Many people think radon is only an issue in our homes, but did you know kids, teachers, and staff can also be exposed to radon in their schools? When sending your child to school, the last thing on your mind should be exposure to radon gas. However, this may be more common in Utah than you think—nearly 1 in 5 classrooms have dangerous radon levels.
Radon is an odorless, invisible, radioactive gas created when uranium in soil decays. The gas rises from underground and gets trapped inside buildings, and those inside then breathe it in. Prolonged exposure to radon gas over time, such as inside a classroom, can lead to lung cancer and other lung-related diseases. In fact, radon is the leading cause of lung cancer in non-smokers in the United States.
Schools are not immune to high radon gas levels. Because children spend so much time inside their classrooms and daycare centers, they may be at risk if the building has high levels of radon. Additionally, because kids take more breaths per minute than adults, they may take in more radon over time.
The good news is that high radon levels can be reduced! Eleanor Divver, Radon Coordinator with the Utah Department of Environmental Quality, works closely with schools to test their radon levels and protect children in urban and rural areas. Even more, according to The Deseret News, “most [schools with high radon levels] can be remedied by adjusting HVAC systems to increase the airflow.”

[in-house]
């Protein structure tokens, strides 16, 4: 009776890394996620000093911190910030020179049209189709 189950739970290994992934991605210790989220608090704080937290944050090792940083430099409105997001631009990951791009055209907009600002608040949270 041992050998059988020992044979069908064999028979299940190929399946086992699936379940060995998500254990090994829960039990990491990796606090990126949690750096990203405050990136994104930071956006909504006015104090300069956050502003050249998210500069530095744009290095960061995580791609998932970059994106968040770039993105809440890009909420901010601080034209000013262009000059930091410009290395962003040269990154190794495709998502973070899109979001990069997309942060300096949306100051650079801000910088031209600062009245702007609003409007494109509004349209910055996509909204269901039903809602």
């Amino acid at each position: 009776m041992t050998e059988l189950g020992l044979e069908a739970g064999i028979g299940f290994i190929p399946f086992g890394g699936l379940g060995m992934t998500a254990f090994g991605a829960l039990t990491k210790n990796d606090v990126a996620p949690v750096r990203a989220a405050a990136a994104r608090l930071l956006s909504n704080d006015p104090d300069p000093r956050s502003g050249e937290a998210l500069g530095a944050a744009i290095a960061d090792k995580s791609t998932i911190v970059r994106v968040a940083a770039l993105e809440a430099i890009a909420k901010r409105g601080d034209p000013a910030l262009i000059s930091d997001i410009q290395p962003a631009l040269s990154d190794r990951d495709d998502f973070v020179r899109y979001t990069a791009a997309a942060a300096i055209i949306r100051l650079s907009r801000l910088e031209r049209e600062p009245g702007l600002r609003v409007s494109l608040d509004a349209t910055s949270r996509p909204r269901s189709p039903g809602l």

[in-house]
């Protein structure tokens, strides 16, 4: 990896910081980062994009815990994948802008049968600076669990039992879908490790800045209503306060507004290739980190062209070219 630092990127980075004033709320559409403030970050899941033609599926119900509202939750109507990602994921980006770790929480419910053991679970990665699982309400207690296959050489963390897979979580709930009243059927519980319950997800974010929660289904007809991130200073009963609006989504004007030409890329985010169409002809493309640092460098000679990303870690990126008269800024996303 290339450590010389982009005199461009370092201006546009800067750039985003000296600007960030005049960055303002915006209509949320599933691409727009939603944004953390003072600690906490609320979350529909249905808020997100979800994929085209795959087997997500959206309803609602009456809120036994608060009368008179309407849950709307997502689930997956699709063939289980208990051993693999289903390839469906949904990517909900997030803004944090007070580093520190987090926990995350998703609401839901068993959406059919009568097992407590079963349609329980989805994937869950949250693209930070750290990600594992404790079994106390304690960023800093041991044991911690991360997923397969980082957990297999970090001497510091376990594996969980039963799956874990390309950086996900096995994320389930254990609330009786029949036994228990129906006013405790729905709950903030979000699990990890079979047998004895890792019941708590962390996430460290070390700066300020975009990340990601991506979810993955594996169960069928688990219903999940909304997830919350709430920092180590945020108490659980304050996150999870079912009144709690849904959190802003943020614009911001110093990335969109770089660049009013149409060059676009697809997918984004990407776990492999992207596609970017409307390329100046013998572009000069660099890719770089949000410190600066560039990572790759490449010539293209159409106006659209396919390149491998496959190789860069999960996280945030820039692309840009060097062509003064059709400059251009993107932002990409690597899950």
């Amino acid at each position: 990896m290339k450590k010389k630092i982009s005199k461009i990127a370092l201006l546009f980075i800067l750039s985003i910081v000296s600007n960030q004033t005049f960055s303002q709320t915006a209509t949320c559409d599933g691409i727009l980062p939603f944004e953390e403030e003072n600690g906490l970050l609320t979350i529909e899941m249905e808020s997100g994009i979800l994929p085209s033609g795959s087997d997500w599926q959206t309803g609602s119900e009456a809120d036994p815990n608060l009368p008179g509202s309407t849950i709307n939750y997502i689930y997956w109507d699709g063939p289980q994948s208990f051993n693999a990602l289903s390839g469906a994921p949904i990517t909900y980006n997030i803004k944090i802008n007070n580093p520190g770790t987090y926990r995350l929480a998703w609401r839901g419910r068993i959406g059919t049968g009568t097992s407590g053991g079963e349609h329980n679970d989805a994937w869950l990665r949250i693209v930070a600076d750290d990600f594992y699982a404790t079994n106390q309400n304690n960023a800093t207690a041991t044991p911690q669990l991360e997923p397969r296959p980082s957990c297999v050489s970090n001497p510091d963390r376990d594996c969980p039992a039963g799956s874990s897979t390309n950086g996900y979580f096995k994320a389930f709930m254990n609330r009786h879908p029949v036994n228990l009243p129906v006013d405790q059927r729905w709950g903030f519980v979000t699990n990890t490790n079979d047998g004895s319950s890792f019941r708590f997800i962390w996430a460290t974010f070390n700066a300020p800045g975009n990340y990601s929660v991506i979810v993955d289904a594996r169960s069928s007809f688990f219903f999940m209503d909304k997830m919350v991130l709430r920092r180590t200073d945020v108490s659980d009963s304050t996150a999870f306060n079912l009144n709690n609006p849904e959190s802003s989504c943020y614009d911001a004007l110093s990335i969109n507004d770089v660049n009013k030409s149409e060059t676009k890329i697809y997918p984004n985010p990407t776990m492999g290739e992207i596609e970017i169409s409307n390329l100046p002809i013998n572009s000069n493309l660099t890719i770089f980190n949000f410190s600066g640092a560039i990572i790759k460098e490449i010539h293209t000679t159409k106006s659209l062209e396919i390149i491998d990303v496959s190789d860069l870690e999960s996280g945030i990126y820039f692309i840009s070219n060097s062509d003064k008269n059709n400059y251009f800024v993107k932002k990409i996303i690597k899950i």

We encourage concerned parents to contact their schools and daycares to ask if they have performed a radon test in the last five years or have a radon mitigation system. If they have not tested the building for radon, we encourage you to contact the Utah Department of Environmental Quality.
The lowest level of a home is at greatest risk for high radon levels, and this portion of a home is often where children’s bedrooms reside. If your child has a bedroom in the basement or the lowest inhabitable level of a home, we encourage you to order a free radon test today.